I’m a bit of a hippy. It’s no secret. I juggle, I have multiple pairs of harem trousers, and am currently sporting an undercut. I’m also a bit of a capitalist though, so when I installed solar panels on my house in 2014 it ticked the boxes of reducing my carbon footprint (over the lifetime of the panels, there is obviously an environmental cost in the production of the panels just as with my electric car) and being a sound investment.
The cost of battery storage solutions has come down since my original install and with the launch of the Tesla Powerwall 2 I figured I had better revisit the situation and see what was up. I have a 1.96kW PV install, and over a year I generate on average 5.4kWh a day, of which I export 4.1kWh (though the feed-in-tariff assumes I only export 50% I actually export around 76%). I obviously also have to import electricity on those occasions when the sun is not hitting the panels hard enough (so, at night), which I currently do from Ecotricity (a bit more costly, but they generate from renewables themselves and it gives me access to their rapid chargers for my car).
So I fired off a couple of enquiry emails to local installers of battery storage systems and received responses the same day (good customer service there). The second company just pointed me at their twitter and facebook pages and didn’t give me any idea of an installation cost (which is what I had enquired about, points lost there), but the first company Ecocetera sent me back a considered reply (within a couple of hours) specific to my install. They included a summary of the different battery storage systems available in terms of both capacity and cost per kWh over the expected lifetime of the battery. They also included cost estimates including labour and delivery (what I had asked for).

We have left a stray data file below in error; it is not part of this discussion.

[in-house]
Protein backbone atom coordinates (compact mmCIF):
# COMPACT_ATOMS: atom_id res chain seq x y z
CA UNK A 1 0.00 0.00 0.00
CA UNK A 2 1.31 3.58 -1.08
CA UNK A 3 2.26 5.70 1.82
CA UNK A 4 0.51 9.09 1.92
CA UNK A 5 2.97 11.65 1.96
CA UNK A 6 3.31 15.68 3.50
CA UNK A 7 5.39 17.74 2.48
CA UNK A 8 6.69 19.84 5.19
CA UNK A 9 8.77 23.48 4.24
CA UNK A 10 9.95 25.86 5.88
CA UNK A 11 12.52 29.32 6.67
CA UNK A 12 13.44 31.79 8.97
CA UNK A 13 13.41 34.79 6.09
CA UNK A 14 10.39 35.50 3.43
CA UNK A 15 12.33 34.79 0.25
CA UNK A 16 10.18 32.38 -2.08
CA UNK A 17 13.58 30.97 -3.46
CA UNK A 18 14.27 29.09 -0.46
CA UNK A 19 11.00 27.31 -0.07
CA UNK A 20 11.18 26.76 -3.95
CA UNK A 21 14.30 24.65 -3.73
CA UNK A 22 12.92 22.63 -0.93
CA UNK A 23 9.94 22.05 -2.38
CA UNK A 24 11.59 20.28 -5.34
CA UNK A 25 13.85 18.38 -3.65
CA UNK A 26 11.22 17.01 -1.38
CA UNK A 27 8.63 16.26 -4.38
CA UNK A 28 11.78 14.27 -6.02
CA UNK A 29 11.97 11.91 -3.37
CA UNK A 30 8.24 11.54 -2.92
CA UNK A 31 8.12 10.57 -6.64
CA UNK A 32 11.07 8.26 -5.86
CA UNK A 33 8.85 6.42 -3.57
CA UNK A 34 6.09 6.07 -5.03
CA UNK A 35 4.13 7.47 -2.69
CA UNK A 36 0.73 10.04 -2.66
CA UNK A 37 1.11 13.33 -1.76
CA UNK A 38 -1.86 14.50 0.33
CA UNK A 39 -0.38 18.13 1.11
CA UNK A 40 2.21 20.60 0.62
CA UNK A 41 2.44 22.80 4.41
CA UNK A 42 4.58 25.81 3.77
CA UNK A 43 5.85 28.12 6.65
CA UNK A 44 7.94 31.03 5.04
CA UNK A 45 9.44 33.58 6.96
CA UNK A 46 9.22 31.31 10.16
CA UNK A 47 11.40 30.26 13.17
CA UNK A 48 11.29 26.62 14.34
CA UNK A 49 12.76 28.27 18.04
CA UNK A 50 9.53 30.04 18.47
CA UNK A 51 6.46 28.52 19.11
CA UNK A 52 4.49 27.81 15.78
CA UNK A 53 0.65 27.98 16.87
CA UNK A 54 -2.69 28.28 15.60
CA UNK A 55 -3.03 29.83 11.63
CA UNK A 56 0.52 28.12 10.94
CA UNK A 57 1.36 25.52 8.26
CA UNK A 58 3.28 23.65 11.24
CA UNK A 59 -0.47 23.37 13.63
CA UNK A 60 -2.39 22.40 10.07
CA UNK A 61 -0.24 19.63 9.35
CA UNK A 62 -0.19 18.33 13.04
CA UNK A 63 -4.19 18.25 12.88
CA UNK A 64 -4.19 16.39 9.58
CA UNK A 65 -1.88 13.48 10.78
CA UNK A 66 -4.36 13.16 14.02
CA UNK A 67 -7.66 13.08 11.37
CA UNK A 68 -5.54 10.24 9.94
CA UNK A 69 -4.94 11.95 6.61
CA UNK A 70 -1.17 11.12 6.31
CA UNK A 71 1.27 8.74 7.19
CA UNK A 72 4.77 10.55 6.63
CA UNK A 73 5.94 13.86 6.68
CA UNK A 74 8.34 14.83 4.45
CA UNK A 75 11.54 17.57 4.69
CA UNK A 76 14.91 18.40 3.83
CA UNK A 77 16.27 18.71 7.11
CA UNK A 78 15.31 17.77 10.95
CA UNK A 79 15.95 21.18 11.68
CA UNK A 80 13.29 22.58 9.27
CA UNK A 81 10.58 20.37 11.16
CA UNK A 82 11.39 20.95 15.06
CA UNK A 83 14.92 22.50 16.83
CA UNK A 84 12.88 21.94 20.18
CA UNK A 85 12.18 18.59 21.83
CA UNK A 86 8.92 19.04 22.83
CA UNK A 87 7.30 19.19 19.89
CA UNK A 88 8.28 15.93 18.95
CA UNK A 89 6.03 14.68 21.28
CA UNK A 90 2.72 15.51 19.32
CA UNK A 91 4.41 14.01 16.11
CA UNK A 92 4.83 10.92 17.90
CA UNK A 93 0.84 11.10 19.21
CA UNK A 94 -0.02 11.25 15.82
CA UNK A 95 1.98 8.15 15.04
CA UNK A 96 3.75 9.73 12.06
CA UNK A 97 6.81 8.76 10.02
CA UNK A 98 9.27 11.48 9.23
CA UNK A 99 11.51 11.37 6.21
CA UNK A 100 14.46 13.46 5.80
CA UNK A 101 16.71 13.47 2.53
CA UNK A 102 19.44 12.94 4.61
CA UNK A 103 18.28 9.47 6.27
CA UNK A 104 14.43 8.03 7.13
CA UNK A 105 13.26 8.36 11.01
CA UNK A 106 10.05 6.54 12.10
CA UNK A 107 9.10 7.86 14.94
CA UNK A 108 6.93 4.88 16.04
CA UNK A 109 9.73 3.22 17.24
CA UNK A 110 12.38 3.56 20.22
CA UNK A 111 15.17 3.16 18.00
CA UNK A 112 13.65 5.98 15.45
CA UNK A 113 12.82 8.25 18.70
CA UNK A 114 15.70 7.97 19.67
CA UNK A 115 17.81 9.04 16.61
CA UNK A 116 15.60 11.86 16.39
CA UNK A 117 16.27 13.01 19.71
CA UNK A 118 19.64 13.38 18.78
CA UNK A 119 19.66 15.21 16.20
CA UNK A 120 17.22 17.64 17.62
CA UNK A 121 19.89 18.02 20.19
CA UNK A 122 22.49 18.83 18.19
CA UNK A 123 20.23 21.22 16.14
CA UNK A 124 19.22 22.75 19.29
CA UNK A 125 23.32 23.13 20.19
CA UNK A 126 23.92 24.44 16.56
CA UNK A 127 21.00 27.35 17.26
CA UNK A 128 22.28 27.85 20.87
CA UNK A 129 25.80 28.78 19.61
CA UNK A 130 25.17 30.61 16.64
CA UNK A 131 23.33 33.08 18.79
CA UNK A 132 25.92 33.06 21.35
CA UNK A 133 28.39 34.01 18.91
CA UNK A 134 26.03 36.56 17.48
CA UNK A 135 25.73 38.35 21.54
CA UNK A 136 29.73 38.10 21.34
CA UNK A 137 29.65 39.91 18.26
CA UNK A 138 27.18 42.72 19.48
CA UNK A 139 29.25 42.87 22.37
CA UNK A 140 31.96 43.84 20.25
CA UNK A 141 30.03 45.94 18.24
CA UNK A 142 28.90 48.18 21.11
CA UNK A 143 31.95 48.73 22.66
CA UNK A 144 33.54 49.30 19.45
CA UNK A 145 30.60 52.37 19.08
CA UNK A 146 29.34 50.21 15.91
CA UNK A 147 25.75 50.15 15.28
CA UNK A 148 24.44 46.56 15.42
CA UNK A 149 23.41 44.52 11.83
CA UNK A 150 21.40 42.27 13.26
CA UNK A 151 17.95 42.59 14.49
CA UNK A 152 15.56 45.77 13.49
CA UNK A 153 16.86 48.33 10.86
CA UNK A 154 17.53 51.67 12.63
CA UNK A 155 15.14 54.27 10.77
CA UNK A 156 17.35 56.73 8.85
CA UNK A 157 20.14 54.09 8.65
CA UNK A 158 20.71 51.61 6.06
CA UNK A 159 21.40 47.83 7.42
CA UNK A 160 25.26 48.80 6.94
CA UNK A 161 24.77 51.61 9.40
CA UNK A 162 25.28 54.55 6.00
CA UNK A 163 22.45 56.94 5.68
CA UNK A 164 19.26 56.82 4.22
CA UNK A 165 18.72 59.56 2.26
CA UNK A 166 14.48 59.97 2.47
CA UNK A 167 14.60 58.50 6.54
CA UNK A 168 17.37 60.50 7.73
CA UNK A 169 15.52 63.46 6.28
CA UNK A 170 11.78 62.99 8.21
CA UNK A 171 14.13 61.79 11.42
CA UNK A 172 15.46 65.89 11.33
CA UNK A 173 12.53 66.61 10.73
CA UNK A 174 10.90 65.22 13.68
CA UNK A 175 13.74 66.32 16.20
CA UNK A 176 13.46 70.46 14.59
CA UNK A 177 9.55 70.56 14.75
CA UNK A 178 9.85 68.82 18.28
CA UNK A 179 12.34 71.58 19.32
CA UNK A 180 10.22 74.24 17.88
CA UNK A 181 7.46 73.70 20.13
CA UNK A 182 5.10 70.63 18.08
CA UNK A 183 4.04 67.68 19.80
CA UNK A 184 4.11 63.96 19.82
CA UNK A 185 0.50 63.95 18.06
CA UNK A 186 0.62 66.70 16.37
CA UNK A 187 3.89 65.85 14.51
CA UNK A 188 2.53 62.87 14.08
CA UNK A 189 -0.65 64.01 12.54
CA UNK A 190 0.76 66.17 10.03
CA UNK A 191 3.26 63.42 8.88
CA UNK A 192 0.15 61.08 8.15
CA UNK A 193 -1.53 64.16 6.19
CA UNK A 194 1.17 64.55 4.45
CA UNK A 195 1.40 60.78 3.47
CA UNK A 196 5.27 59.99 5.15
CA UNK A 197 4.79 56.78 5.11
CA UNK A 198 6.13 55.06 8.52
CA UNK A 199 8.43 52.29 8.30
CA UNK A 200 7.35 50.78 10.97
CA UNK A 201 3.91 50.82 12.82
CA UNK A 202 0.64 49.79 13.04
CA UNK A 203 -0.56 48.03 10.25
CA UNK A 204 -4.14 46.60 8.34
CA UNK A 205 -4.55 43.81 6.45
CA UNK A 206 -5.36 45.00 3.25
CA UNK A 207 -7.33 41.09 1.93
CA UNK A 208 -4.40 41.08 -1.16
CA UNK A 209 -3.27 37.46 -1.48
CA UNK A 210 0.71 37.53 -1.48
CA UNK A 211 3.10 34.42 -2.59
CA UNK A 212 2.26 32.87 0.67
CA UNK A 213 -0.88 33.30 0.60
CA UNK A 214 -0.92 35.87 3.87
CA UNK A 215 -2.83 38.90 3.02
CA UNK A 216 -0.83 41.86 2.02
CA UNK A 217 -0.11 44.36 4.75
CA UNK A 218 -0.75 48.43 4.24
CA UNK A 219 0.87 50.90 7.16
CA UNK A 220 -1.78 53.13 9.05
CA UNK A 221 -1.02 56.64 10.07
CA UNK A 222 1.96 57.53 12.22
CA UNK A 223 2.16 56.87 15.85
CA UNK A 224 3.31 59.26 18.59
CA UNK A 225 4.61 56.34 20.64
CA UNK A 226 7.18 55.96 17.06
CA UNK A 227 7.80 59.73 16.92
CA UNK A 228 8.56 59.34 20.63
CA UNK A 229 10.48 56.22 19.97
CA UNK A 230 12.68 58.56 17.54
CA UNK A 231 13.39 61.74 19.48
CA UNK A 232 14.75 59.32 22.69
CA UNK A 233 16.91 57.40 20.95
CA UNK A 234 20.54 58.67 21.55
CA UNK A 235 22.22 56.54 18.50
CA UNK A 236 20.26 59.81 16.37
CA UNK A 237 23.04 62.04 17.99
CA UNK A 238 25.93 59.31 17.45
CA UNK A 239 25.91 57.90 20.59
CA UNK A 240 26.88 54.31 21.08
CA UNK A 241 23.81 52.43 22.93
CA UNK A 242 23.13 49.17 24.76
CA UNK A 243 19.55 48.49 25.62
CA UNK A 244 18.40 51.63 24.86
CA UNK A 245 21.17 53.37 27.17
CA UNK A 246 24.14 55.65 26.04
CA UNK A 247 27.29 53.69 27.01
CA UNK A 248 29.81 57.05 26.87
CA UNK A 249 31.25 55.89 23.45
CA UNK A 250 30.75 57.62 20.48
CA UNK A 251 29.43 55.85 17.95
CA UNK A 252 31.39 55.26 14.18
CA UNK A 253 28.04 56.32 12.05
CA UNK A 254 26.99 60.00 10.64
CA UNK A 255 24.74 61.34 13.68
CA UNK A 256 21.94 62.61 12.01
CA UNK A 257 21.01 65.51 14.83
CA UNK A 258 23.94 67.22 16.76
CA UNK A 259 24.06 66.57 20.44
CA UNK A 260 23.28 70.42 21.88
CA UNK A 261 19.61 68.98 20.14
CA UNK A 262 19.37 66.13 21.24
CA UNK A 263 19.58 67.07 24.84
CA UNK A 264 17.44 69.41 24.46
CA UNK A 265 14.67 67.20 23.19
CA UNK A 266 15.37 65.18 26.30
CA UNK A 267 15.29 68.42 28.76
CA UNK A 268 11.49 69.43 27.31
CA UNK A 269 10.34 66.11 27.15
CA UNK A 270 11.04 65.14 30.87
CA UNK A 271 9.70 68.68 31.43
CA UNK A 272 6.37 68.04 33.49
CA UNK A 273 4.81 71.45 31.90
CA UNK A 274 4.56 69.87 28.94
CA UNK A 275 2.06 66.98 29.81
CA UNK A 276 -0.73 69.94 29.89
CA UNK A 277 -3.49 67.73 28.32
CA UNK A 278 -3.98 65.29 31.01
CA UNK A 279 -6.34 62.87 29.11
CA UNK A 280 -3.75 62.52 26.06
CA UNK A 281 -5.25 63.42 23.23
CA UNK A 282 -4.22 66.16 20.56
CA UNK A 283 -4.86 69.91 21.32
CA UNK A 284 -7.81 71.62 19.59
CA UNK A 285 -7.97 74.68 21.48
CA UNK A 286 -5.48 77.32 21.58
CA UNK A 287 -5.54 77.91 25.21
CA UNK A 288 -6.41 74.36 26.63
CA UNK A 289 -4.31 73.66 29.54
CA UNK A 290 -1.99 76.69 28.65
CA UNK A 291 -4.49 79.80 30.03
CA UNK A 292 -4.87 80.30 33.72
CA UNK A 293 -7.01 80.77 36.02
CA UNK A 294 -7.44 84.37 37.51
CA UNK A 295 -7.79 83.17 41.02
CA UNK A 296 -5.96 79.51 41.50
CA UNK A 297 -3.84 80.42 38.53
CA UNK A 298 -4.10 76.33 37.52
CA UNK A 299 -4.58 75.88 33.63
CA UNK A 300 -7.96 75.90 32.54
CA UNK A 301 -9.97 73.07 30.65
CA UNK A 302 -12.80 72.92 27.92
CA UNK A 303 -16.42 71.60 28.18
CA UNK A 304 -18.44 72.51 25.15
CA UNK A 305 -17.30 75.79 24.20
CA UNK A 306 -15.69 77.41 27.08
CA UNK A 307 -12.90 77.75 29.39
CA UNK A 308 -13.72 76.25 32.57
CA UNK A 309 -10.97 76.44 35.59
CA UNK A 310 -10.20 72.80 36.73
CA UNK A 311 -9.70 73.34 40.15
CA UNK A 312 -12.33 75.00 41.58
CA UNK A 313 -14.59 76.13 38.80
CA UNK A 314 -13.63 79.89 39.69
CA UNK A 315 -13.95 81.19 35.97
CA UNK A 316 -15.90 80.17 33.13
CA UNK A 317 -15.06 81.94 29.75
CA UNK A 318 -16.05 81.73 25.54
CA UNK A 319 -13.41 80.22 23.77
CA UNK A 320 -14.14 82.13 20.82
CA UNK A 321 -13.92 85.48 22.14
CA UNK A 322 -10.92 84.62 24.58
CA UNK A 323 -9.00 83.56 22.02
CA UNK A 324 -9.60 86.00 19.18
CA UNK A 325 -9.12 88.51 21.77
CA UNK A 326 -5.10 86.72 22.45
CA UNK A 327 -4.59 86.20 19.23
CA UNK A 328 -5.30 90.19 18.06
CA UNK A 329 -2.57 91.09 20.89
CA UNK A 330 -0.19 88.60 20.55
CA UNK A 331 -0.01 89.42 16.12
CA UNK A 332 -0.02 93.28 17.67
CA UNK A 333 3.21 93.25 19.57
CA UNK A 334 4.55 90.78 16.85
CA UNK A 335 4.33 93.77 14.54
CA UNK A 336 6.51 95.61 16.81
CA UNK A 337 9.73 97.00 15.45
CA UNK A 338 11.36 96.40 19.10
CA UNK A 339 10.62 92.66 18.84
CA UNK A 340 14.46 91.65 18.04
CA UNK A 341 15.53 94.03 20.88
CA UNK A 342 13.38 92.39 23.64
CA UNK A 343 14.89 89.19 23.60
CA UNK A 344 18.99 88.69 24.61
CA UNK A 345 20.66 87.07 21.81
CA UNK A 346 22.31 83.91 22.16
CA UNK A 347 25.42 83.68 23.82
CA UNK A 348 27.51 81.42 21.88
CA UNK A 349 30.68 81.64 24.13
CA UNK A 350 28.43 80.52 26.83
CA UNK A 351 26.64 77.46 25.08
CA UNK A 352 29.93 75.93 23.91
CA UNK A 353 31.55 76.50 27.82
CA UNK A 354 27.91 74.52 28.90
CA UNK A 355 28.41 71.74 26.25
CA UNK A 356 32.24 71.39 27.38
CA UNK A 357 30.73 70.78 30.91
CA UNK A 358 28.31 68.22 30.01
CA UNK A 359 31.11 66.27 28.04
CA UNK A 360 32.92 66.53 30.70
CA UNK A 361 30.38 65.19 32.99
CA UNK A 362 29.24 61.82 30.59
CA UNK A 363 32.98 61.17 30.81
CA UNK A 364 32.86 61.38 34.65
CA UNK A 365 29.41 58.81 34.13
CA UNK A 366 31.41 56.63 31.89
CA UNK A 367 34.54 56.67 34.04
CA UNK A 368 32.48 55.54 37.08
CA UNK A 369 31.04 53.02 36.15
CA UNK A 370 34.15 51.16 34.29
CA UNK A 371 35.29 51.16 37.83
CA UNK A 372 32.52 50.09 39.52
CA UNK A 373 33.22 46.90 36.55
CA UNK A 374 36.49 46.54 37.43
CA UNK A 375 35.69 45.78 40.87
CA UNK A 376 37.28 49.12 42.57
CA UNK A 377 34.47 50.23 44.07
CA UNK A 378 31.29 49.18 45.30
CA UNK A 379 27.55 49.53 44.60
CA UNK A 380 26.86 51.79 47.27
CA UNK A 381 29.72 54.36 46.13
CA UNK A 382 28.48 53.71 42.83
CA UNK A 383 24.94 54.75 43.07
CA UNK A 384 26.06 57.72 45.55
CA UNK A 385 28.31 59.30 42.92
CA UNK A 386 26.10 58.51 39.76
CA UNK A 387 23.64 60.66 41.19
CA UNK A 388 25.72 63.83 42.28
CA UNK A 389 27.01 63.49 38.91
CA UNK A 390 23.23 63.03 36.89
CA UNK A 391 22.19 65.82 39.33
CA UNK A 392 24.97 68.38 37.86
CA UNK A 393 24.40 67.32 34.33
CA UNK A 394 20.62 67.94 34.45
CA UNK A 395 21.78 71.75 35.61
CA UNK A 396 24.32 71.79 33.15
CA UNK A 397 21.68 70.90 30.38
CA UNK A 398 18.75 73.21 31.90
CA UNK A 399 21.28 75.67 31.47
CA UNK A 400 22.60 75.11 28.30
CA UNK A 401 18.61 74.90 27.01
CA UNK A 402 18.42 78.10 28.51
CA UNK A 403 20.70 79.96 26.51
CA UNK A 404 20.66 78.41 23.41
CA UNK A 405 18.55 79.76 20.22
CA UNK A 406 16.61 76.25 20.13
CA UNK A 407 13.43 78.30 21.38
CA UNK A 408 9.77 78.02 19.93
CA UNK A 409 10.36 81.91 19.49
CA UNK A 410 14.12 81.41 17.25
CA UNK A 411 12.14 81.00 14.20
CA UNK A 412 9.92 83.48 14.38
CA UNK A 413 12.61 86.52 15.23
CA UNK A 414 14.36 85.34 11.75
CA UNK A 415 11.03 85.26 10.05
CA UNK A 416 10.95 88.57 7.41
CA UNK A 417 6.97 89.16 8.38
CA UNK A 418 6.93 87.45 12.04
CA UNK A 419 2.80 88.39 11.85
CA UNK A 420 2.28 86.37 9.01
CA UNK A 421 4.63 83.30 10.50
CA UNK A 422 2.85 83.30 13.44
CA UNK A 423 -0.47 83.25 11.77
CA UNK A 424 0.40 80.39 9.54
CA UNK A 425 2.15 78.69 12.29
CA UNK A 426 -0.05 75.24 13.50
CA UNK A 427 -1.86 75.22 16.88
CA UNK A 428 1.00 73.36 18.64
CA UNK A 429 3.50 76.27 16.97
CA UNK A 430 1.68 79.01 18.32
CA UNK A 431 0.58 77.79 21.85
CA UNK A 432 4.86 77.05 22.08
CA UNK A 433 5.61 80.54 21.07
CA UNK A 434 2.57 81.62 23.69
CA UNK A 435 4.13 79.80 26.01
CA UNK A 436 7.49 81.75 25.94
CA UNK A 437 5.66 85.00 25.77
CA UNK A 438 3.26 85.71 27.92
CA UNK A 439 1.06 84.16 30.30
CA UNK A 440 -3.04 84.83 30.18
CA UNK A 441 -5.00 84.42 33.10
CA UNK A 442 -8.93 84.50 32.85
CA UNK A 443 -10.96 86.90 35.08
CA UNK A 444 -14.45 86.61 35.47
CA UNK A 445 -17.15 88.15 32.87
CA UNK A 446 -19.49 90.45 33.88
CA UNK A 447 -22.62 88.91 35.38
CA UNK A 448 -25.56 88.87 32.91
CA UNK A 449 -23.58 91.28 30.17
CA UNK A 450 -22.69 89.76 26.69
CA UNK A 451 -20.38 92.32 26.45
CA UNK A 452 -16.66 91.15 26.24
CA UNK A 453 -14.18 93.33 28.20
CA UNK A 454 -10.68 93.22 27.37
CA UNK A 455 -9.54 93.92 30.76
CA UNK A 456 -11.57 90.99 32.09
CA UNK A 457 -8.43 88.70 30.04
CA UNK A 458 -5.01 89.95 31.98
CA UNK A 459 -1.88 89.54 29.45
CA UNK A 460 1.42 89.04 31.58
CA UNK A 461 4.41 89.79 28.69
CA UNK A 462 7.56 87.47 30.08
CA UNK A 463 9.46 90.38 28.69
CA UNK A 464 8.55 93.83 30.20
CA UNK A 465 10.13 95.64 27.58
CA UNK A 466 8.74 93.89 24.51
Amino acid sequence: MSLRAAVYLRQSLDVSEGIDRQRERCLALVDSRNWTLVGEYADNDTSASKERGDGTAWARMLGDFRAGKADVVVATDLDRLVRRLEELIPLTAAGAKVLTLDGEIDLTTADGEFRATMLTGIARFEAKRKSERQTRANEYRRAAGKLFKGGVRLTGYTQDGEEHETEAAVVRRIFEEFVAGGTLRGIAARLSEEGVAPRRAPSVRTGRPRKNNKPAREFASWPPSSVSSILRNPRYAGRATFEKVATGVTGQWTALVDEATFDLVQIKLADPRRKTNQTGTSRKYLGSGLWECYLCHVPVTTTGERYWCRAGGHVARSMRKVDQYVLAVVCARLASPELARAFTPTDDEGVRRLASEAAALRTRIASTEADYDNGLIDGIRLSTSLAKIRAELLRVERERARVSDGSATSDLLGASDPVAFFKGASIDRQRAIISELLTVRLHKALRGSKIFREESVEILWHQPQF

They also prompted me to think about how much spare capacity I had to charge a battery, on how many days per year. All of the battery storage solutions assume the ability to charge on 250 days of the year, so I downloaded the numbers from my install and started crunching. For my specific install I probably wouldn’t be able to keep a larger battery like the Powerwall sufficiently charged up (which isn’t good for the battery), so I would be a looking at a smaller capacity battery. Unfortunately the smaller the battery, the higher the cost per kWh (there are a lot of additional gubbins that go along with the battery to manage it, so it’s not just the cost of the physical battery that goes into the overall cost).